Transfer of Peterborough community '˜assets' from council ownership nearing completion

The plan to transfer 47 Peterborough City Council owned community '˜assets' is nearing completion.

Sunday, 18th November 2018, 5:00 am
Cllr Mohammed Jamil

The transfer process should be 67 per cent complete by the end of March 2019, Cate Harding, council community capacity manager told members of the Adults & Communities Scrutiny Committee meeting.

She said: “Completion reflects either a freehold transfer or a lease in place with no ongoing repairs and maintenance responsibilities for the council within the term of the lease.

“Some of these community centres have been managed by the same committee for decades, with superb governance in place. They often know more about a building owned by the council than we do.

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“The only real difference for them is they will be responsible for repairs and maintenance in future, rather than the council bearing that cost.”

Cllr Mohammed Jamil said: “I am concerned that in transferring leases to the private sector we are setting some of these associations up for a fall.”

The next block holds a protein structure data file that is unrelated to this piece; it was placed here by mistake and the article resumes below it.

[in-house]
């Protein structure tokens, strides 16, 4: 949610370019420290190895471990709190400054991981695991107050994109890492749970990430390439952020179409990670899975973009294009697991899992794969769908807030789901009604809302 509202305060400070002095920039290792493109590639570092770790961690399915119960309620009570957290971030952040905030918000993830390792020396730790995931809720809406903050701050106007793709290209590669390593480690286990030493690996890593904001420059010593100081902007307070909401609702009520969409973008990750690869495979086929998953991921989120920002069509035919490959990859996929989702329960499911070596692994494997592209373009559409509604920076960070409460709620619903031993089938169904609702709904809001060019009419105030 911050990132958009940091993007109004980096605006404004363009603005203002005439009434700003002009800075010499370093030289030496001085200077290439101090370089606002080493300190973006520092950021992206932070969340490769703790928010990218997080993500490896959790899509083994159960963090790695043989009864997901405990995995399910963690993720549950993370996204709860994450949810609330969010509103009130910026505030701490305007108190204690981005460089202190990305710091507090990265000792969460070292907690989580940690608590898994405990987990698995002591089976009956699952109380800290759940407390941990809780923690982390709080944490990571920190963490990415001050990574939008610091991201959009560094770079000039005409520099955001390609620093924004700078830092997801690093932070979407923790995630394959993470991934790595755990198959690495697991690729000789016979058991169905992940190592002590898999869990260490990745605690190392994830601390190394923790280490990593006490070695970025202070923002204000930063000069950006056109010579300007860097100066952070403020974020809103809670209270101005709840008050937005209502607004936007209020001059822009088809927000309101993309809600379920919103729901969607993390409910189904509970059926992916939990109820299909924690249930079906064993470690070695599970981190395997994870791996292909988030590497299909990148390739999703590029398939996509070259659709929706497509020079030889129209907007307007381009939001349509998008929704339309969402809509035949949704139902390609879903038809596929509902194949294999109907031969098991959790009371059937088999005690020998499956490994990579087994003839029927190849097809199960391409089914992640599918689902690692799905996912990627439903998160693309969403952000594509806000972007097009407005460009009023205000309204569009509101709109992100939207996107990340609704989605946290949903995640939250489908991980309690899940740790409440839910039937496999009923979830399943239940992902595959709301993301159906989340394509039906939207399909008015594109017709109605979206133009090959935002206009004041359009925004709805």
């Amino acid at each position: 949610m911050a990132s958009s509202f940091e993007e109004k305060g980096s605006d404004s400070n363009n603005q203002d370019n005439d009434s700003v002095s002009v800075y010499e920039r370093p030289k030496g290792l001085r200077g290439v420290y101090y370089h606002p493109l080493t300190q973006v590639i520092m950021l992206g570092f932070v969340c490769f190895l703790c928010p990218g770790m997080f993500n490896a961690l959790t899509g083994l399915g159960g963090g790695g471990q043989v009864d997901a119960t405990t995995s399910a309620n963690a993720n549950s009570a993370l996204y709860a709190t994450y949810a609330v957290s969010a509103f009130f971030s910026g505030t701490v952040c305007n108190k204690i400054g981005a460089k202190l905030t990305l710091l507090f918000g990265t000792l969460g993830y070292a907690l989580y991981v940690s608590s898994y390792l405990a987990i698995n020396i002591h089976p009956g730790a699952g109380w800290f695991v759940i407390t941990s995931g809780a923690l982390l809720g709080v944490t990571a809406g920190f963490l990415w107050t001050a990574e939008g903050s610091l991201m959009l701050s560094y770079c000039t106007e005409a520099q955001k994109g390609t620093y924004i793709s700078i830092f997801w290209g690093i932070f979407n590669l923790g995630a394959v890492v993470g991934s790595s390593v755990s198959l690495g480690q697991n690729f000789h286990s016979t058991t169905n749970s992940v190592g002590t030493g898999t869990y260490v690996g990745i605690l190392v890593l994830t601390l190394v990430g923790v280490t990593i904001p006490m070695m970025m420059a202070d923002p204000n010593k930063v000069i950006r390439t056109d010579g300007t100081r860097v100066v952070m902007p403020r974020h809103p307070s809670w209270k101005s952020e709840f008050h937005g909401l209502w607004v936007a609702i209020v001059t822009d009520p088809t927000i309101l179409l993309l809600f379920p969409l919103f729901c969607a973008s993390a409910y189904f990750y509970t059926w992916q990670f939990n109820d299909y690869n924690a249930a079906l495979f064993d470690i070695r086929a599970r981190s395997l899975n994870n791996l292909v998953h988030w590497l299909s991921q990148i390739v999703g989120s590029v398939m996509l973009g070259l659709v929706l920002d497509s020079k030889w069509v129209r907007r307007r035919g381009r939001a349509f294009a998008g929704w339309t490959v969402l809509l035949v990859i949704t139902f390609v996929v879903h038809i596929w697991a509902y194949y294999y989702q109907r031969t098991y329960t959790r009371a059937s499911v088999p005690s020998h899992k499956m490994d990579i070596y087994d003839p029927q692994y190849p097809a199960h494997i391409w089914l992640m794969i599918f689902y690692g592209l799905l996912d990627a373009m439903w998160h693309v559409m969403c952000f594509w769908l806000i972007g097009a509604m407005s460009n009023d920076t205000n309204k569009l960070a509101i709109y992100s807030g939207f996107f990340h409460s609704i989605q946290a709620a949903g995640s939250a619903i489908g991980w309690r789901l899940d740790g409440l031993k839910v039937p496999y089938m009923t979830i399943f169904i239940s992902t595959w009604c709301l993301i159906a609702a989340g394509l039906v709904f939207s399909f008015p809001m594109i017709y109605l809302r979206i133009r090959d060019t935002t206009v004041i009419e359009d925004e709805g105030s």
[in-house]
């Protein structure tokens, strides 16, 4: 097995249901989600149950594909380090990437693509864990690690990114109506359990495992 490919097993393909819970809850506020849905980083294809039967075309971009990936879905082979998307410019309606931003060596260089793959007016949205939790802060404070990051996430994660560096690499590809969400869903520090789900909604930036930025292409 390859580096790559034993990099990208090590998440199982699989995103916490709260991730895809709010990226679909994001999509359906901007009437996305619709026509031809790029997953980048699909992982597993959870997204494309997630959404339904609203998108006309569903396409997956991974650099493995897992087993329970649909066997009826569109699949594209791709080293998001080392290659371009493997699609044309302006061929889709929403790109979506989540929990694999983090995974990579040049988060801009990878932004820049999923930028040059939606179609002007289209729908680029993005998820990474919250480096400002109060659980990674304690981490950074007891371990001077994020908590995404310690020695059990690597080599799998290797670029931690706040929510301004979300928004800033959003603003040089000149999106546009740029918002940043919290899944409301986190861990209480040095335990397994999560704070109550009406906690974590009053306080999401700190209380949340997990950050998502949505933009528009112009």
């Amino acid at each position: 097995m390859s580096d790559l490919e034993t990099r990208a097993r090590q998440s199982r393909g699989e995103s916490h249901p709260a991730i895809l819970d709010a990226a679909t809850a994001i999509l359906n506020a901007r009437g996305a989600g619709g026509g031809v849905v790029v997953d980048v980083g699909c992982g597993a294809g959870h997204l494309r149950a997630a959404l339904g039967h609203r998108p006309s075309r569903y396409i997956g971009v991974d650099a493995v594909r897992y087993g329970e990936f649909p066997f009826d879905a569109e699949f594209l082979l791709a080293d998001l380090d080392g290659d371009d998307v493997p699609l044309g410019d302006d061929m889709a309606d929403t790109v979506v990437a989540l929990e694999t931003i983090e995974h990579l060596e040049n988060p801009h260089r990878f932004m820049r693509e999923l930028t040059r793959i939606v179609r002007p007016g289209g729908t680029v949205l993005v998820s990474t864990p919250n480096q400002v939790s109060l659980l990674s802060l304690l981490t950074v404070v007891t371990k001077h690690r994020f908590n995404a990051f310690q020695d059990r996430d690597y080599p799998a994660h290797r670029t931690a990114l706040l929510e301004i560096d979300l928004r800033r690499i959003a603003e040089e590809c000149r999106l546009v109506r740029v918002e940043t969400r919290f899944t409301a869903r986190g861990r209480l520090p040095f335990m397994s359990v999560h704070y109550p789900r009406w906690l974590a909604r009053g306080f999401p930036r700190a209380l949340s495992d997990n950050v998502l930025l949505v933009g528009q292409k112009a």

But Ms Harding disagreed: “In most cases they have a succession plan ready, which was an important part of the negotiations undertaken by the council, and intensive risk assessment on most of the organisations has also been done.”

Sarah Ferguson, assistant director of housing, communities and youth, said: “The purpose of this project was to transfer what have always been seen as community assets into the hands of the community who run them so that they can develop and benefit from them better.

“There will now be a transition period when we monitor the progress of each of the organisations to see how they cope with the management responsibilities that are part of the programme.”

Cllr Sam Hemraj wanted to know what would happen if a community organisation failed, asking: “Will the council then be responsible for that property again, and what funding is in place to cover such an eventuality?”

But Ms Ferguson reassured her, saying: “While I agree that it is possible, if a group came to the council and said they couldn’t cope, we would put the facility up for tender. There are dozens of enquiries about community spaces, so there is no possibility of it not being taken over by another group.”

The final stages of the transfer include a forecast of property revenue to be completed by December 21, a list of properties where the council will retain corporate asset management responsibilities, and the development of an information management system to record and monitor the agreements for each centre by the end of March 2019.

Robert Alexander, Local Democracy Reporting Service.